But there are two things that we can say with absolute certainty: Given the ever-increasing amount of airborne and mains-borne pollution we suffer these days, any system will benefit from sensible attention paid to the quality of its AC supply and grounding arrangements: Secondly, irrespective of the steps you can (or can’t) take to ensure AC and ground integrity, there’s nothing to stop you extending the provision both within the system itself and beyond the electrical into the mechanical realm as well. The notion that electrical and mechanical grounding are directly equivalent might seem alien, but in reality they both act on the system’s performance in exactly the same way, banishing spurious noise and lowering the noise floor. Just as the AC supply and equipment support are both crucial aspects of system infrastructure, helping define the operating conditions (and thus the potential performance of all those expensive boxes of electronics) so mechanical and electrical grounding act in concert. In issue 143, Alan Sircom discussed Nordost’s Sort products, a range of components that offer mechanical grounding solutions across the complete system: it should come as no surprise that the various all-Sorts are designed to operate in tandem with and demonstrably deliver their best performance when used alongside the company’s QRT AC distribution products. But these are only one example of a new understanding and a new category of infrastructure solutions, second generation grounding products designed to operate within the system itself to eliminate spurious noise and distortion. Let’s look at three such products that promise to put a smile on the face of any system – and its owner.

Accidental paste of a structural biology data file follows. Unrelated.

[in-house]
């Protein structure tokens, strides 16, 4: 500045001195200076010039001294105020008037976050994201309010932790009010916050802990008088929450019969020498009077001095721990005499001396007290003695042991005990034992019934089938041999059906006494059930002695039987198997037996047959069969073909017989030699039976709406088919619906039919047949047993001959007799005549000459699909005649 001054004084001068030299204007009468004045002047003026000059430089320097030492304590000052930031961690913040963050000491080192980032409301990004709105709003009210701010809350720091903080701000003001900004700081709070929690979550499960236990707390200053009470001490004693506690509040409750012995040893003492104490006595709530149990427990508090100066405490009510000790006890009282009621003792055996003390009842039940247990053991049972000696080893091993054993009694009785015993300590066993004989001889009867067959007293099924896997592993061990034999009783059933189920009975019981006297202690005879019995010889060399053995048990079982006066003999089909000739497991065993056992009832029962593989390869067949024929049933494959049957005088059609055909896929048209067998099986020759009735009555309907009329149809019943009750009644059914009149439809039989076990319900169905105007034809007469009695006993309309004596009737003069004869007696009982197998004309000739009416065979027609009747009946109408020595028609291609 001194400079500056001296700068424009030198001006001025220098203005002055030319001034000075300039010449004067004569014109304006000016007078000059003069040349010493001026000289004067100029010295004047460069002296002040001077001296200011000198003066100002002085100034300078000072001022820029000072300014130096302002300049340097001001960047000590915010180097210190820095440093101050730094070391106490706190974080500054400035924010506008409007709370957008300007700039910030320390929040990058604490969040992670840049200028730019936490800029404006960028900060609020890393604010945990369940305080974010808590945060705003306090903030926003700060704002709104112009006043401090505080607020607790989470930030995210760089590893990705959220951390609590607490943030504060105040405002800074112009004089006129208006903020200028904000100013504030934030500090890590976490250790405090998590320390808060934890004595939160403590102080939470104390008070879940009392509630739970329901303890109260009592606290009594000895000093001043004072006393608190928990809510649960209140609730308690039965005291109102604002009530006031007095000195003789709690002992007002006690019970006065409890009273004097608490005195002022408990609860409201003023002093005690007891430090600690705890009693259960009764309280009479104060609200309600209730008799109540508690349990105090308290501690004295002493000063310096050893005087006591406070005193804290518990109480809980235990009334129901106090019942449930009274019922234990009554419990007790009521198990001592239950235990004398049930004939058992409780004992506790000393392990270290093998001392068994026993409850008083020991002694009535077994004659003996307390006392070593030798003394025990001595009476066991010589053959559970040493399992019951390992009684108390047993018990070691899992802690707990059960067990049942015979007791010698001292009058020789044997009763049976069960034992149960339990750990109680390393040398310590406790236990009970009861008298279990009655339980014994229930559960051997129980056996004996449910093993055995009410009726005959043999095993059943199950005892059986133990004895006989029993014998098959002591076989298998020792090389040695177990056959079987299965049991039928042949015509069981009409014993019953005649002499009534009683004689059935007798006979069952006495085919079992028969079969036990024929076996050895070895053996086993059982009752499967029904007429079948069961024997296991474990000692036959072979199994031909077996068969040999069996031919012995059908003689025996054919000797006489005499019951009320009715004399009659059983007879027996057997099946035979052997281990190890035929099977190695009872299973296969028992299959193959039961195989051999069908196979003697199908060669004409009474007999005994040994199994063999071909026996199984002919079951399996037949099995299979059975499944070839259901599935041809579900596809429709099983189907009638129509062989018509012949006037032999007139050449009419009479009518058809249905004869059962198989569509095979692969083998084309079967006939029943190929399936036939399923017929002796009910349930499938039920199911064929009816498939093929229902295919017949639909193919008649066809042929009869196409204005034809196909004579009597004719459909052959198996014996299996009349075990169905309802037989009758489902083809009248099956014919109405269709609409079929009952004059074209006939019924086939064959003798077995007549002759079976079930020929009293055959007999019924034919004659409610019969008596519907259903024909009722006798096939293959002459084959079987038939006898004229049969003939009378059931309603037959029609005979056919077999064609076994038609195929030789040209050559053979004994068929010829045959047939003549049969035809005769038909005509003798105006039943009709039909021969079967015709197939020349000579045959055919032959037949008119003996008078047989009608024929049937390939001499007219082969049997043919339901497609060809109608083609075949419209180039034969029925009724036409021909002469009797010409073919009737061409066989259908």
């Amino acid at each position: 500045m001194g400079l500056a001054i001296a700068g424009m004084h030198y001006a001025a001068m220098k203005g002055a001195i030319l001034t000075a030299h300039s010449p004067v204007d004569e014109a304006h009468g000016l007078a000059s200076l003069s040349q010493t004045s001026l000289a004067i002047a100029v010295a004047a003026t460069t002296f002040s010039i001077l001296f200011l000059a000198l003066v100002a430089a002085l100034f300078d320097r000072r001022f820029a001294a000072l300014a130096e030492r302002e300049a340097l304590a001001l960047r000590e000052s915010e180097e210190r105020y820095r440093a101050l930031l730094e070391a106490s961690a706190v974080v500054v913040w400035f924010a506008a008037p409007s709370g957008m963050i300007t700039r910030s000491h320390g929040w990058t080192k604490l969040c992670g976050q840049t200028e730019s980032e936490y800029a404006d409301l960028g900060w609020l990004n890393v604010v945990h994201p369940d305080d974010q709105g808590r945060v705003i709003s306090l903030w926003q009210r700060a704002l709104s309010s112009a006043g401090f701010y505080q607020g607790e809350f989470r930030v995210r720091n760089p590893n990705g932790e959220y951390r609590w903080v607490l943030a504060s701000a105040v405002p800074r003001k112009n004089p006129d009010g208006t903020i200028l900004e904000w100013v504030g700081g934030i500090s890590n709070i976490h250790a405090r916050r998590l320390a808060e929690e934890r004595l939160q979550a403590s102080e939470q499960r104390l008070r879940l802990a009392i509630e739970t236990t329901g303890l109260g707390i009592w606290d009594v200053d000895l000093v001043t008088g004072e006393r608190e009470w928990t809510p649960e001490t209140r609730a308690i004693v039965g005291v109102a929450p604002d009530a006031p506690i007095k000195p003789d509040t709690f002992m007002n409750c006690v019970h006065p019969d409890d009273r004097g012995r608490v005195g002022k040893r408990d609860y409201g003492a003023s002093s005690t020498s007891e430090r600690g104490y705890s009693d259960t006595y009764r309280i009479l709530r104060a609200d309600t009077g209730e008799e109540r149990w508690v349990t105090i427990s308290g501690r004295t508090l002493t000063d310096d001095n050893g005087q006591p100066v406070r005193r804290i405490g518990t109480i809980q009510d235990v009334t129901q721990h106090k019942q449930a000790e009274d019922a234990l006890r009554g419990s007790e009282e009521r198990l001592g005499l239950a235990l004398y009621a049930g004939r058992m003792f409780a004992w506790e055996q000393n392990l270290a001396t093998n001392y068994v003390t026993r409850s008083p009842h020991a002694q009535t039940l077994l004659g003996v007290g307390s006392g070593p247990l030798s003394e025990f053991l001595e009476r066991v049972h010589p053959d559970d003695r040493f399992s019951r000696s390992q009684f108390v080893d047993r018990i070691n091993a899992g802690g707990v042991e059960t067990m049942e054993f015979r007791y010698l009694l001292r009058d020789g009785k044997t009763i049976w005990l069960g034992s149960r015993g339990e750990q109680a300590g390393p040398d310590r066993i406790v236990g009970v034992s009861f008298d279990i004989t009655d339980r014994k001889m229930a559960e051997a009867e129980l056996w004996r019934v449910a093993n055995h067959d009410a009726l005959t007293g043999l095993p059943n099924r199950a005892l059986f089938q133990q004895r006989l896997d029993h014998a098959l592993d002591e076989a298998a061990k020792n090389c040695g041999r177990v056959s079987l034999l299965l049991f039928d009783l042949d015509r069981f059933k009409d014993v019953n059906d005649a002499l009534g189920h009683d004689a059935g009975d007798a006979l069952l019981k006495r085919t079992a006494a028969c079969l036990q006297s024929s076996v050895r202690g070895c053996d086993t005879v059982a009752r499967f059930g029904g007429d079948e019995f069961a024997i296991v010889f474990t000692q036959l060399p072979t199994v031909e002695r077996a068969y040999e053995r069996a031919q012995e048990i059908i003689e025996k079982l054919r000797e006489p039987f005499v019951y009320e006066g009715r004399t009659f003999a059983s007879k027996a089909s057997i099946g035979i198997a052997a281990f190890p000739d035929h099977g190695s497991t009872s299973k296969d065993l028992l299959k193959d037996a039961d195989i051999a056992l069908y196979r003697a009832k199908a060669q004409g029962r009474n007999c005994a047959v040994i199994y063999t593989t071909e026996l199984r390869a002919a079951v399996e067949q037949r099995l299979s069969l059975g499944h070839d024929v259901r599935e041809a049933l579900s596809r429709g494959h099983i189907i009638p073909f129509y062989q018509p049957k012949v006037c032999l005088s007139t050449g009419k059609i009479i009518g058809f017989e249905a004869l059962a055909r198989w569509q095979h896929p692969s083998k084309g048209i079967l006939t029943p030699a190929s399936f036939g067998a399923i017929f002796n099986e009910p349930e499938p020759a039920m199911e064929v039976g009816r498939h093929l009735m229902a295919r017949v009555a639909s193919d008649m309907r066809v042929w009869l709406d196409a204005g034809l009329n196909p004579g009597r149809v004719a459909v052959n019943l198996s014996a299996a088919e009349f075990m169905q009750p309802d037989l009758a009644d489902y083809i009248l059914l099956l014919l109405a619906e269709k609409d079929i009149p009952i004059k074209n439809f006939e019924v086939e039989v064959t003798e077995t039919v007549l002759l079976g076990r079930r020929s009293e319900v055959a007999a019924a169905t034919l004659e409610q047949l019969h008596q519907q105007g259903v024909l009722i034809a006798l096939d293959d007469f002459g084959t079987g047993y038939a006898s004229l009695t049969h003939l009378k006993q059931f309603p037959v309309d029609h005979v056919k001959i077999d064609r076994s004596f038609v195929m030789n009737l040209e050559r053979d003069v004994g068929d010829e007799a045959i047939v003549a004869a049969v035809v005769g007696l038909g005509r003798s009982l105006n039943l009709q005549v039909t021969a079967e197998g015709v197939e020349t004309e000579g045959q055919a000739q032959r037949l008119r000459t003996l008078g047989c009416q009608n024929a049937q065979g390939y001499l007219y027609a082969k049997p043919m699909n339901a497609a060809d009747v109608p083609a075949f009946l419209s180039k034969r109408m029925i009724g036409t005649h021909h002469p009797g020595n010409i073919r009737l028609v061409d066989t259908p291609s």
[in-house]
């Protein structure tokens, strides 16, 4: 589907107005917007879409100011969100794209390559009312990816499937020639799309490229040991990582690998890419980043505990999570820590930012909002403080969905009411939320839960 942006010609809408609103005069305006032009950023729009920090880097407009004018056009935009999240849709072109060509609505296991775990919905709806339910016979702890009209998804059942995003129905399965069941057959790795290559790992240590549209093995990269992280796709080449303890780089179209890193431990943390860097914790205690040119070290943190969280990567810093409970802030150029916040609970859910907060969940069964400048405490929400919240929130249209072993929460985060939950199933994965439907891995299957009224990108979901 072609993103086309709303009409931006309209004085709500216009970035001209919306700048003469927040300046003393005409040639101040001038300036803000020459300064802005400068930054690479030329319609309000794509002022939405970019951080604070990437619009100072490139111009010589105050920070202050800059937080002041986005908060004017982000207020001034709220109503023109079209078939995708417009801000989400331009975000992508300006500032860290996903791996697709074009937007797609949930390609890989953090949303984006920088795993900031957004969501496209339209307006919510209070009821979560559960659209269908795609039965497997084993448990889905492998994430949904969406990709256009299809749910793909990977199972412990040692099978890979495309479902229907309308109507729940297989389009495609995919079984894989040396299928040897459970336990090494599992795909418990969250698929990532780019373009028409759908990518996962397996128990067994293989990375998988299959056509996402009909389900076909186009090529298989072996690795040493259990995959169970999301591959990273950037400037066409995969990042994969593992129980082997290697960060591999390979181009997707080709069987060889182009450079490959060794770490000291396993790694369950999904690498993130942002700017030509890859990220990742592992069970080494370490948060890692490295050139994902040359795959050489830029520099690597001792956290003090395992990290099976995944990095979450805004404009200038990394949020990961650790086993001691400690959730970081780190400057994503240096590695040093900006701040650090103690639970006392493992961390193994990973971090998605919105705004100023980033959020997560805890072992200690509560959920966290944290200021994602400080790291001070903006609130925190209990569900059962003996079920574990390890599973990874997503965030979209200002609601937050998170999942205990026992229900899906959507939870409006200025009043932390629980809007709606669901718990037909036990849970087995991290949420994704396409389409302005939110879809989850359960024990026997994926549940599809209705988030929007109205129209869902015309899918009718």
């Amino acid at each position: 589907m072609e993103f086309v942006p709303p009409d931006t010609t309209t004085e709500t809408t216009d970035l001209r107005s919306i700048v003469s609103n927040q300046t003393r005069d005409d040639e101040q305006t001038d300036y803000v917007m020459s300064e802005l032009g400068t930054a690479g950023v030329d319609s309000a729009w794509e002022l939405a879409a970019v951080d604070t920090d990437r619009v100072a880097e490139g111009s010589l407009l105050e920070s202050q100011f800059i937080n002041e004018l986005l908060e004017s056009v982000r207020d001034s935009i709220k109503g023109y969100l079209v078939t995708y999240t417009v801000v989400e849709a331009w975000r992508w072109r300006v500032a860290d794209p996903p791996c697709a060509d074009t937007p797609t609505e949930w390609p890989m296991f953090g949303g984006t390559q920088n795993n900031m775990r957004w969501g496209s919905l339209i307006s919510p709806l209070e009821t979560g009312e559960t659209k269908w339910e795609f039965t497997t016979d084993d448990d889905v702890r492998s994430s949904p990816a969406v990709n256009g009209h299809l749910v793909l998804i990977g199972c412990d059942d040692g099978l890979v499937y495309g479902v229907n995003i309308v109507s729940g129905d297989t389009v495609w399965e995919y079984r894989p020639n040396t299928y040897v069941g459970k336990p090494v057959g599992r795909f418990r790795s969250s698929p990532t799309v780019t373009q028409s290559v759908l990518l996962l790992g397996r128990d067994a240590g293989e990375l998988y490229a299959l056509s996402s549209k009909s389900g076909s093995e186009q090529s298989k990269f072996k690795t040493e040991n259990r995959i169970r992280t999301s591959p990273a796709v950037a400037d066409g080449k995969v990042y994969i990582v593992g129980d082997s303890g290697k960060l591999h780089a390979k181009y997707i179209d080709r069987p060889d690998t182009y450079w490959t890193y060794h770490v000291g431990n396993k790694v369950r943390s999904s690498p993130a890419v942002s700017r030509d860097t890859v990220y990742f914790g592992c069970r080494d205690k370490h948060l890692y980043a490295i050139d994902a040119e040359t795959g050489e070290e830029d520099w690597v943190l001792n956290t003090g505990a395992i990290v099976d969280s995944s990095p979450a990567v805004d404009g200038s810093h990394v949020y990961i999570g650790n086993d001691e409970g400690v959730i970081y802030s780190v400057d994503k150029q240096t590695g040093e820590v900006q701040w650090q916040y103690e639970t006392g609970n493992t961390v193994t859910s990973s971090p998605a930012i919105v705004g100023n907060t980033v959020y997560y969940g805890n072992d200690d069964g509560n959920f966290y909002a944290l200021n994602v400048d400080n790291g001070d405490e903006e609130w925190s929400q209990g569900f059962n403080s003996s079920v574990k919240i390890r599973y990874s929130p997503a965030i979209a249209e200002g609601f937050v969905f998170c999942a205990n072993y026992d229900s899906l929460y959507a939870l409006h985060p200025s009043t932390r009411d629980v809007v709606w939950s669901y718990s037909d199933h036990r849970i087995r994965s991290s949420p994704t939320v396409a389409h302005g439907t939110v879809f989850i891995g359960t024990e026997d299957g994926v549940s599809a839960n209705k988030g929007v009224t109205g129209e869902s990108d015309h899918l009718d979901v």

The CAD Ground Control GC1 and GC3
CAD’s Ground Control boxes are not the first of their type – that distinction belongs to Entreq, who have been offering their timber clad grounding boxes for some years. However, the CAD GC1 is smaller, considerably more attractive and also more effective than the agricultural-looking Entreq Silver Tellus. On paper, the svelte GC1 looks more expensive, but then just like its size, that is deceptive as it includes a ground cable in the price – a considerable extra cost when it comes to the Entreq products. Termination is user specified to suit, with options embracing everything from USB or BNC to XLR or 4mm plug. The box itself is a long, narrow acrylic case with a beautiful matte milled surface. Two 4mm sockets on the back are all the options it offers for connection, while its narrow footprint makes accommodating it within an existing rack a distinct possibility. Attractive, practical, and supremely effective: none of those qualities are an accident.
The GC1 was developed specifically to partner CAD’s DAC and source components. The simple truth is that the vast majority of network elements and NAS drives emanate from the computer industry, a market in which noise is far less of an issue and most products are prepared to dump the sonic equivalent of raw sewage straight back into the AC ground – where it promptly pollutes the feed to and performance of not just the associated DAC, but any analogue electronics connected too. The GC1 was developed to act as a super effective sonic sponge, soaking up that noise before it got to degrade the performance of the CAD DAC. It was housed in the same chassis material as the parent product and designed to sit alongside it or on a shelf cluttered with the multiple smaller units so common in computer audio set ups. What makes it so effective? Inside is a wad of high-tech composite sandwich material that converts noise on the system ground to heat, before it can do any damage; an arrangement that helps explain the dramatic increase in efficiency (and thus the smaller size) when compared to Entreq’s ‘box of ground’ approach.